Yessir – MTX cars were the 3.0L Yamaha V6 (although in ’94-’95 you could get a bigger, bored-out 3.2L version bolted to an AX4S automatic trans), & the late first and early second-gen cars also got rod shifters. The 3.4L V8 was Yamaha heads on a Ford block, from ’96-’99.

            I had a ’95 MTX, last and possibly best of the Yamahammers. It didn’t wake up until 4K RPM but what a glorious sound it made the butterflies opened and the whole intake roared.

        • 0 avatar

          It was a 225-HP V6 in the original (pre-ovoid) SHO . I owned one.

          • 0 avatar
            tooloud10

            220HP in the original ’89 SHO. I had one and absolutely loved it, despite the build quality being pretty atrocious.

        • 0 avatar
          maxxcool7421

          V6 for the original, not the garbage v8 that ate the cams after 50k miles.

        • 0 avatar
          slap

          It was a Yamaha V6 back when the SHO had a manual.

    • 0 avatar
      zamoti

      Why didn’t they call it the ST? Maybe because no manual? I suppose it would fall outside of their current conventions. Turbo FWD=ST, turbo AWD=RS, but only with manual transmission.
      If nothing else, a Taurus SHO sitting next to this would probably be a relative bargain for those who like to haggle.

      • 0 avatar
        bball40dtw

        Because it fits in more with the Edge Sport, Explorer Sport, and the previous Fusion Sport then with the ST twins. It’s a really nice Fusion with a big engine and some other upgrades. It’s not as comprehensive in it’s changes as either of the ST vehicles.

  • avatar
    dal20402

    Looks like they discovered the cooling system was performing a bit better than expected in testing.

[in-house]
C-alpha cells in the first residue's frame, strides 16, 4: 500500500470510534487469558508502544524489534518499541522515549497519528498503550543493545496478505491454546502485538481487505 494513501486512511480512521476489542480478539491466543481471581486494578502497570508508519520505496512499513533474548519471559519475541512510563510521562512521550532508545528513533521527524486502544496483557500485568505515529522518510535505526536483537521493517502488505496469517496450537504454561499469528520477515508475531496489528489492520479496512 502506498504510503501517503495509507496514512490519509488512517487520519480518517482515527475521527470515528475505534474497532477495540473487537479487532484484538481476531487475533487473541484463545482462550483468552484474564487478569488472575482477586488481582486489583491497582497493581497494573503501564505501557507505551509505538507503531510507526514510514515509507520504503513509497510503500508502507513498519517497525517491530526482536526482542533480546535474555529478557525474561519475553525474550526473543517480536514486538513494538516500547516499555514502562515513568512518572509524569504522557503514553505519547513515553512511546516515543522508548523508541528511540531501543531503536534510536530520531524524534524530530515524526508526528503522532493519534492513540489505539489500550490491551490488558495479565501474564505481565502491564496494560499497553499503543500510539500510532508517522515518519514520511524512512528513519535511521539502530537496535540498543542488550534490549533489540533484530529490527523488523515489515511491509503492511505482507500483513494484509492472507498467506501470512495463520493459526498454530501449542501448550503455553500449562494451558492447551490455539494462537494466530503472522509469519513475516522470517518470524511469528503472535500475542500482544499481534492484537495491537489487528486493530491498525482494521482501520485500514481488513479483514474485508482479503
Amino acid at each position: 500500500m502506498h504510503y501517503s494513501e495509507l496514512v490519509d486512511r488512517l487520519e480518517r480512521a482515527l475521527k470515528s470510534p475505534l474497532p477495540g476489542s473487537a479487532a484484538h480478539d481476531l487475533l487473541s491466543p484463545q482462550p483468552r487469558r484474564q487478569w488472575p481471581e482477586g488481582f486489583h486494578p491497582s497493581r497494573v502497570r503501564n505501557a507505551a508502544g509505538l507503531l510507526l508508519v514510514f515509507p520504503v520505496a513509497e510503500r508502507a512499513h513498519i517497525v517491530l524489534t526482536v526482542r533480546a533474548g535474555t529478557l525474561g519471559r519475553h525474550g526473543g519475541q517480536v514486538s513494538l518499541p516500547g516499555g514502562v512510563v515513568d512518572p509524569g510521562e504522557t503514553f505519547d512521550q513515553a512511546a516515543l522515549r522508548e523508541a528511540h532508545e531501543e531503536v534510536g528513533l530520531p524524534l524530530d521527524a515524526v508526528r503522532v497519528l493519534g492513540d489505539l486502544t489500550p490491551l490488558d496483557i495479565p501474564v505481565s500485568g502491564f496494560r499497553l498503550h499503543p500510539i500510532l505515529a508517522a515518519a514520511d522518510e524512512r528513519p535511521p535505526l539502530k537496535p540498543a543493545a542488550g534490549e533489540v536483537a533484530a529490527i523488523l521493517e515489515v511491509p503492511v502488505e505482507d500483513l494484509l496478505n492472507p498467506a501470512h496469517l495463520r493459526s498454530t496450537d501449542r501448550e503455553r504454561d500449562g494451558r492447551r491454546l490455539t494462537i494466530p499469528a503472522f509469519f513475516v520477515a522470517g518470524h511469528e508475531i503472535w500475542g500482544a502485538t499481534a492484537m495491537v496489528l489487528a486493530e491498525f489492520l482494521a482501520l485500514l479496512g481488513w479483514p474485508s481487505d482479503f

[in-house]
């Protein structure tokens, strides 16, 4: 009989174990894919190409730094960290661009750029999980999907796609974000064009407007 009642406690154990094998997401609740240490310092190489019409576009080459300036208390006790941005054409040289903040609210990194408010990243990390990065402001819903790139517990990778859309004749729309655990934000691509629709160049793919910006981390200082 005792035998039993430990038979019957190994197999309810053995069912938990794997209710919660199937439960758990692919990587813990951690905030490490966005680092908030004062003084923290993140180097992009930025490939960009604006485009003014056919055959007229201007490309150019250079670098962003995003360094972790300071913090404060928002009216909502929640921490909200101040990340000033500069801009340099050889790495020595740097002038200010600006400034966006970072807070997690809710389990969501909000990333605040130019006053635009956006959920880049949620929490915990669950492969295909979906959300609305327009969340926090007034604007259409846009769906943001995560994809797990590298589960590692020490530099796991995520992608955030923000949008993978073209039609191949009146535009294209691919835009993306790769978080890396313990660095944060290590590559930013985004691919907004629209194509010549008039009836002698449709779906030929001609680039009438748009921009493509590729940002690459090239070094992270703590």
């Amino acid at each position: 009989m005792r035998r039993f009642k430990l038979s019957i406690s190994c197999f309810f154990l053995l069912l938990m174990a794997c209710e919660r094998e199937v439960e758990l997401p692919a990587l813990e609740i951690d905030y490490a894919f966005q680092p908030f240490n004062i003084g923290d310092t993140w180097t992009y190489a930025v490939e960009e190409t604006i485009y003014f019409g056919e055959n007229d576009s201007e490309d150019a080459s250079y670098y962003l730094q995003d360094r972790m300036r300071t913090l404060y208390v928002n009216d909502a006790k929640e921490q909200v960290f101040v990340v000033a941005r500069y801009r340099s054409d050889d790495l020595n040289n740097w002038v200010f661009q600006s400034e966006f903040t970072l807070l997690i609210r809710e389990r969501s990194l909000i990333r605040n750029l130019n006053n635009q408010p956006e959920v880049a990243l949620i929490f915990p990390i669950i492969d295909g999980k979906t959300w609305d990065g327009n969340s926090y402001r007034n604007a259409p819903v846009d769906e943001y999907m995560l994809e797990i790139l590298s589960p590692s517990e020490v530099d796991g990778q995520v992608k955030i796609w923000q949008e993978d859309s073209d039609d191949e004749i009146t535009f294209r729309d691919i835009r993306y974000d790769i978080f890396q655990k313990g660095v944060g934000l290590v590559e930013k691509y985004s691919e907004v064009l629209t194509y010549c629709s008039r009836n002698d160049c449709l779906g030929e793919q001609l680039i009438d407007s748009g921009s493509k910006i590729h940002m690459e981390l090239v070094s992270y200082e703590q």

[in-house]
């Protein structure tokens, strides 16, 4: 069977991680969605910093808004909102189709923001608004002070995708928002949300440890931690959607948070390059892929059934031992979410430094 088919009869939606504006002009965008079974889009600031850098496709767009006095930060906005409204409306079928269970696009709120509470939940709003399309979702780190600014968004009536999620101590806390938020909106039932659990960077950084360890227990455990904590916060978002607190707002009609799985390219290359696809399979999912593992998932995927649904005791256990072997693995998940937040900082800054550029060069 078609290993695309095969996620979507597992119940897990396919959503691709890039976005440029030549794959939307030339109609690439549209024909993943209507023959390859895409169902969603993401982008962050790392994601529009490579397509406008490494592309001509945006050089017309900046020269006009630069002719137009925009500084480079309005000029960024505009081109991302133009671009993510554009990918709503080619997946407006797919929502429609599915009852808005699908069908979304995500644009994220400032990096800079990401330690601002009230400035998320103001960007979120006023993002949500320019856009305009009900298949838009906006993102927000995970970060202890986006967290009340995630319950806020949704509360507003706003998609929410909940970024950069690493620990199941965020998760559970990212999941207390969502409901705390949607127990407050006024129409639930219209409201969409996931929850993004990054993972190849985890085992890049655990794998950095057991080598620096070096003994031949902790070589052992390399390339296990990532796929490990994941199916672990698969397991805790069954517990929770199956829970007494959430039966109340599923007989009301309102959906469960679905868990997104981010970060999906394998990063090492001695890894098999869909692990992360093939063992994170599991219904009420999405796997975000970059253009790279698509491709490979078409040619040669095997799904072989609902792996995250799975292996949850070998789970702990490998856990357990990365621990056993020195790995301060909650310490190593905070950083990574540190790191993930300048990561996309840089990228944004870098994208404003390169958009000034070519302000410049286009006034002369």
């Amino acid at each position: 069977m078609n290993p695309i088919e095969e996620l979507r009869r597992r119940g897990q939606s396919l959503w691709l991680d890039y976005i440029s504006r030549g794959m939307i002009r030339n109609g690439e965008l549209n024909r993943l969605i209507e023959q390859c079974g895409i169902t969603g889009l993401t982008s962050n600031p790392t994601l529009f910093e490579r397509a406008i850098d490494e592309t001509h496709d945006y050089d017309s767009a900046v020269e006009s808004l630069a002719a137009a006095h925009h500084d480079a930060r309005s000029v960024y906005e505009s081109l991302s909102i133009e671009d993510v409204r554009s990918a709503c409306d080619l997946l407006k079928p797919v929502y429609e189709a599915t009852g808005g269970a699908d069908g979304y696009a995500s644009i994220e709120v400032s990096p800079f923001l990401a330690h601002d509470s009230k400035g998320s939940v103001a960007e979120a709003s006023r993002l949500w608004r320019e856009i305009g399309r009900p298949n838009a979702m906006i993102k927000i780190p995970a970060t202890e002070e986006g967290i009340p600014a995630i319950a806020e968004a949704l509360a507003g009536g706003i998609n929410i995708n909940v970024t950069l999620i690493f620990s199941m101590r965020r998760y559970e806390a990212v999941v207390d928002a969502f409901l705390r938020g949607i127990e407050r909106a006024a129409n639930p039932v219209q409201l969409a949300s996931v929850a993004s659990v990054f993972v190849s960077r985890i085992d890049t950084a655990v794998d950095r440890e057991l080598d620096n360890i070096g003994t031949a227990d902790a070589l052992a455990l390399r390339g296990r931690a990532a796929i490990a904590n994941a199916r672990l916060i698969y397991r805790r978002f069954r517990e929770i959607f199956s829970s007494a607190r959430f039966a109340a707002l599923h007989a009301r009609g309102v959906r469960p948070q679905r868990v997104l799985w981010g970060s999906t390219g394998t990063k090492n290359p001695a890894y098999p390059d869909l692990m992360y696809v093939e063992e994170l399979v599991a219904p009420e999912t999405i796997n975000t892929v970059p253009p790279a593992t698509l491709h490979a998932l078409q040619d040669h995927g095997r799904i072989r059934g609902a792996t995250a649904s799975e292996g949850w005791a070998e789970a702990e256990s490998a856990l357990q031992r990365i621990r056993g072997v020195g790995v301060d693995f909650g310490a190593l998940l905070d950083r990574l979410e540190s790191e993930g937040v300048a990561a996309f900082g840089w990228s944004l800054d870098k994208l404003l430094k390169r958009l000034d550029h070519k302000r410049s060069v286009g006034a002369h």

With this torque level in a FWD-based platform, the real question in my mind is how the AWD system is set up. Are we thinking more like Fusion 2.0T or Focus RS? Will it provide significant torque to the rear wheels as a baseline? How quickly will it respond to a need for additional torque at the rear? Will there be any side-to-side torque-vectoring trickery? The answers to these questions will determine whether the car feels like a real sport sedan or like a hilariously overpowered front-driver.

    • 0 avatar
      JohnTaurus_3.0_AX4N

      Before it was stated that they plan to use the Focus RS’ Torque Vectoring rear diff.

    • 0 avatar
      NormSV650

      Using the RS differential.

    • 0 avatar
      bball40dtw

      I am pretty sure it’s the standard Ford AWD system. It’s not the GNK rear diff that the Focus RS, MKZ, and Continental use.

      • 0 avatar
        JimZ

        if by that you mean the same Haldex-style system the Taurus SHO uses, then it should be fine. I don’t recall any serious torque steer on the SHOs I’ve driven.

    • 0 avatar
      bunkie

      I’m not sure how relevant this is for the Fusion Sport, but the 300HP in the AWD 3.7 MKZ is handled very nicely with zero torque steer. I’ve driven the same car with FWD and, by comparison, it suffers from massive torque steer so, clearly, Ford is doing something right with their AWD drivetrain on this platform.

      • 0 avatar
        bball40dtw

        bunkie, you are correct. It should be fine. The AWD 3.7L MKZ is fine without the trick diff. However, the GNK diff in the RS and MKZ is more proactive than the standard system. This should be fine though.

      • 0 avatar
        dal20402

        Absence of torque steer isn’t a bad thing, but what I want to know is what the baseline power distribution is. If it’s still 100/0 F/R unless there’s a traction event, then *bzzzzt* thanks for playing.

    • 0 avatar
      Grenade

      I’ve been patiently waiting for this one to come out. I had no idea about the MKZ being styled like the yet to be released Continental. Ford may actually be trying with Lincoln now…

  • avatar
    Papa Smurf

    With an MSRP of $33,475 this is the performance bargain of the decade…Very slick-looking and rated at 325 horsepower and 380 pounds-feet of torque(!!!) My ’14 Charger R/T wouldn’t be able to keep up with this. The Fusion Sport should sell like hotcakes- at least here in Metro Detroit.